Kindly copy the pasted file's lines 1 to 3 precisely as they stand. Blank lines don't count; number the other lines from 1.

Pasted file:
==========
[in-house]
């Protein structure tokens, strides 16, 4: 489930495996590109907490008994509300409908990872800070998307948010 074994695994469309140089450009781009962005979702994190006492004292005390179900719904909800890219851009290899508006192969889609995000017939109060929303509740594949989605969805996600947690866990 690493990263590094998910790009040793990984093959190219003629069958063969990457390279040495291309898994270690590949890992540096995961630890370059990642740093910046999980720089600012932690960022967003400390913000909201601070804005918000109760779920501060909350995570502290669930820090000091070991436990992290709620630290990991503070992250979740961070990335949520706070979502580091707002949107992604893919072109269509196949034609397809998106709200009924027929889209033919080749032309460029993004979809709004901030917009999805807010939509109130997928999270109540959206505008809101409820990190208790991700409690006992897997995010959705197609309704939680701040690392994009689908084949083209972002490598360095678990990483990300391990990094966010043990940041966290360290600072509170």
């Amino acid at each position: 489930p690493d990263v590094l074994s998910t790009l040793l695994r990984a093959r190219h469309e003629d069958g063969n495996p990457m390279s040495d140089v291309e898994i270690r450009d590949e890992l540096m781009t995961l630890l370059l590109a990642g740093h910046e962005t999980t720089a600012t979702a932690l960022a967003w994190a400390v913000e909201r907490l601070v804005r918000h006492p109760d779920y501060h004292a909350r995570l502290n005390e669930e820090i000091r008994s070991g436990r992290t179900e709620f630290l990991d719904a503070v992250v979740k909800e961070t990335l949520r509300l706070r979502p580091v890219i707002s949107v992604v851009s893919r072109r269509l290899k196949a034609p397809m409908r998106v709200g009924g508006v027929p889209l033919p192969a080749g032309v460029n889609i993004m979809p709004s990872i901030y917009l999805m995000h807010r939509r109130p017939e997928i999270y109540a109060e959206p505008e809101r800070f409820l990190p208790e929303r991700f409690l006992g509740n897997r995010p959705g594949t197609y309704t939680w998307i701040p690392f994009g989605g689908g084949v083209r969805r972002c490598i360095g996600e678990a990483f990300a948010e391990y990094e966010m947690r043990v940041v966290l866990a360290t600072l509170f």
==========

[in-house]
């Protein structure tokens, strides 16, 4: 489930495996590109907490008994509300409908990872800070998307948010 074994695994469309140089450009781009962005979702994190006492004292005390179900719904909800890219851009290899508006192969889609995000017939109060929303509740594949989605969805996600947690866990 690493990263590094998910790009040793990984093959190219003629069958063969990457390279040495291309898994270690590949890992540096995961630890370059990642740093910046999980720089600012932690960022967003400390913000909201601070804005918000109760779920501060909350995570502290669930820090000091070991436990992290709620630290990991503070992250979740961070990335949520706070979502580091707002949107992604893919072109269509196949034609397809998106709200009924027929889209033919080749032309460029993004979809709004901030917009999805807010939509109130997928999270109540959206505008809101409820990190208790991700409690006992897997995010959705197609309704939680701040690392994009689908084949083209972002490598360095678990990483990300391990990094966010043990940041966290360290600072509170």
């Amino acid at each position: 489930p690493d990263v590094l074994s998910t790009l040793l695994r990984a093959r190219h469309e003629d069958g063969n495996p990457m390279s040495d140089v291309e898994i270690r450009d590949e890992l540096m781009t995961l630890l370059l590109a990642g740093h910046e962005t999980t720089a600012t979702a932690l960022a967003w994190a400390v913000e909201r907490l601070v804005r918000h006492p109760d779920y501060h004292a909350r995570l502290n005390e669930e820090i000091r008994s070991g436990r992290t179900e709620f630290l990991d719904a503070v992250v979740k909800e961070t990335l949520r509300l706070r979502p580091v890219i707002s949107v992604v851009s893919r072109r269509l290899k196949a034609p397809m409908r998106v709200g009924g508006v027929p889209l033919p192969a080749g032309v460029n889609i993004m979809p709004s990872i901030y917009l999805m995000h807010r939509r109130p017939e997928i999270y109540a109060e959206p505008e809101r800070f409820l990190p208790e929303r991700f409690l006992g509740n897997r995010p959705g594949t197609y309704t939680w998307i701040p690392f994009g989605g689908g084949v083209r969805r972002c490598i360095g996600e678990a990483f990300a948010e391990y990094e966010m947690r043990v940041v966290l866990a360290t600072l509170f």